A clear substantial question about an attorney’s honesty arises where an attorney engages in the unauthorized practice of law. NY Op. 1091 (2015); PA Op. 2015-038 (2015); MD Op. 2005-2 (2005).
There is also a duty to report opposing counsel even when a violation of a rule reflecting on that attorney’s fitness and honesty has arisen as a result of mental impairment. NC Op. 2 (2003); see also ABA Formal Op. 03-429 (2003); ABA Formal Op. 03-431 (2003) (“[A] lawyer’s failure to withdraw from representation while suffering from a condition materially impairing her ability to practice, as required by Rule 1.16(a)(2), ordinarily would raise a substantial question requiring reporting under Rule 8.3”); see e.g. DC Op. 377 (2019); VA Op. 1887 (2017); VA Op. 1886 (2016); KY Op. 14-01; NC Op. 8 (2013); NY Op. 822 (2008).
However, a mere suspicion of such a violation does not trigger a duty to report and there is no duty to investigate whether such a violation has occurred. NY Op. 854 (2011); KY Op. E-430 (2010); NYC Op. 1990-3 (1990). “That said, before making a report, an attorney is permitted to confront her adversary with evidence of misconduct to confirm that an ethical violation has occurred.” NYC Op. 2015-5 (2015). Such conduct would not constitute threatening to file a complaint.
The duty to report may be qualified by a lawyer’s duty to his or her clients. Even when an attorney has knowledge of a violation that raises a substantial question about opposing counsel’s fitness and honesty, the lawyer has to determine both whether and when reporting will do the least damage to his or her client. In turn this may trigger the duty to confer with and obtain the consent of the client as to if and when to report. See SC Op. 16-04 (2016) (lawyer may wait until the conclusion of the matter if lawyer determines immediate reporting may harm the client); NC Op. 2 (2003) (opposing counsel’s conduct may constitute confidential client information “relating to the representation of a client” under Rule 1.6(a)).
If the information necessary to make a complaint is confidential under Rule 1.6, then the requirement that the lawyer first obtain the client’s consent is absolute. Comment  to ABA Model Rule 1.6 notes that a lawyer “may not disclose [confidential] information except as authorized or required by the Rules of Professional conduct or other law.” (emphasis added). Because Model Rule 8.3 “does not require disclosure of confidential information,” there is no exception to the duty to maintain the confidentiality of information that would otherwise trigger a duty to report under Rule 8.3 absent client consent. See NYC Op. 2017-2 (2017); see also ABA Model Rule 1.6, Comment . A lawyer should, however, check the Rule in the relevant jurisdiction to see if the same principle applies.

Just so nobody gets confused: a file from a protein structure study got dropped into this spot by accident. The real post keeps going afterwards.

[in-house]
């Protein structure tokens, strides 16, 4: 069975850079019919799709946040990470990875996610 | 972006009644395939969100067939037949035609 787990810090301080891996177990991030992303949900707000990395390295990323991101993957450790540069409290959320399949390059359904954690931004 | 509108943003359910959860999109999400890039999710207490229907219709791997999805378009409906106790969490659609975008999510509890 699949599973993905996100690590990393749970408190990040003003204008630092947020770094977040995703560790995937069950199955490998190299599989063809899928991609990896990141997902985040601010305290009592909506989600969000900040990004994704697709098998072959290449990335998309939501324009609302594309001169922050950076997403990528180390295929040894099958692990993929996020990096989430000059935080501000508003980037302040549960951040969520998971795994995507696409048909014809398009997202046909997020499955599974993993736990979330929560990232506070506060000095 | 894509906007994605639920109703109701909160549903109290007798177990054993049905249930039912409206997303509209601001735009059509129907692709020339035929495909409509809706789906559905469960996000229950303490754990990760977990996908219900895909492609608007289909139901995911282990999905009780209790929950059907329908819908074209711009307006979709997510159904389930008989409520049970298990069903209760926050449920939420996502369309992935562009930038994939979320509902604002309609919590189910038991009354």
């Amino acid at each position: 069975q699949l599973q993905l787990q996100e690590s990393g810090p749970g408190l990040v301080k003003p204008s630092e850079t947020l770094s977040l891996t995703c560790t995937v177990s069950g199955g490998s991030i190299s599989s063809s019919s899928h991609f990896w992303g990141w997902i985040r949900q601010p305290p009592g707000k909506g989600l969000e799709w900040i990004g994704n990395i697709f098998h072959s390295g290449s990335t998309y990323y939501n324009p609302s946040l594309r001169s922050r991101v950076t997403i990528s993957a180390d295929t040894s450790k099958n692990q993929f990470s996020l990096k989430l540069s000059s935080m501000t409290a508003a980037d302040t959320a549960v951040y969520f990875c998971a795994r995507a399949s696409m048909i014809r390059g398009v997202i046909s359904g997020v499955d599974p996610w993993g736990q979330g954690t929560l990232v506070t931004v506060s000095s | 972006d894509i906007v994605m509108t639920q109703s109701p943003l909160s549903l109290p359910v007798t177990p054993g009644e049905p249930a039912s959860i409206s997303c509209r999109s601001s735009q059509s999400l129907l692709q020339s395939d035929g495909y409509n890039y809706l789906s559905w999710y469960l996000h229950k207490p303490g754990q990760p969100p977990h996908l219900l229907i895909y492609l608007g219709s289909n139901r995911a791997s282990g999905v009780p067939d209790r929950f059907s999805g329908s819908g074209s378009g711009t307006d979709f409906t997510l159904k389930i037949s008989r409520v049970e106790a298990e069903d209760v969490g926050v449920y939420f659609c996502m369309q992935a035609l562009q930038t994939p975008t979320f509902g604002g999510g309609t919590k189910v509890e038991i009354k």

Finally, the seriousness of the violation will be a substantial factor on whether or for how long an attorney should wait to report any violation. See Commonwealth of Massachusetts, Rule 8.3, Comment [3A] (“In most situations, a lawyer may defer making a report under this Rule until the matter has been concluded, but the report should be made as soon as practicable thereafter. An immediate report is ethically compelled, however, when a client or third person will likely be injured by a delay in reporting, such as where the lawyer has knowledge that another lawyer has embezzled client or fiduciary funds and delay may impair the ability to recover the funds.”); Schuff v. A.T. Klemens & Son, 16 P.3d 1002 (Mont. 2000) (affirming defense counsel’s motion to disqualify plaintiff's counsel but referring both counsel to disciplinary commission: “if [defense counsel] viewed [plaintiff's counsel's] conduct as being as serious as claimed, then, it is, likewise, appropriate that the Commission make inquiry into why such violations were not reported to the disciplinary authority with jurisdiction to address them”).
 For a useful discussion of the dilemma a lawyer may face in these circumstances, see In re Himmel, 125 Ill. 2d 531 (1988)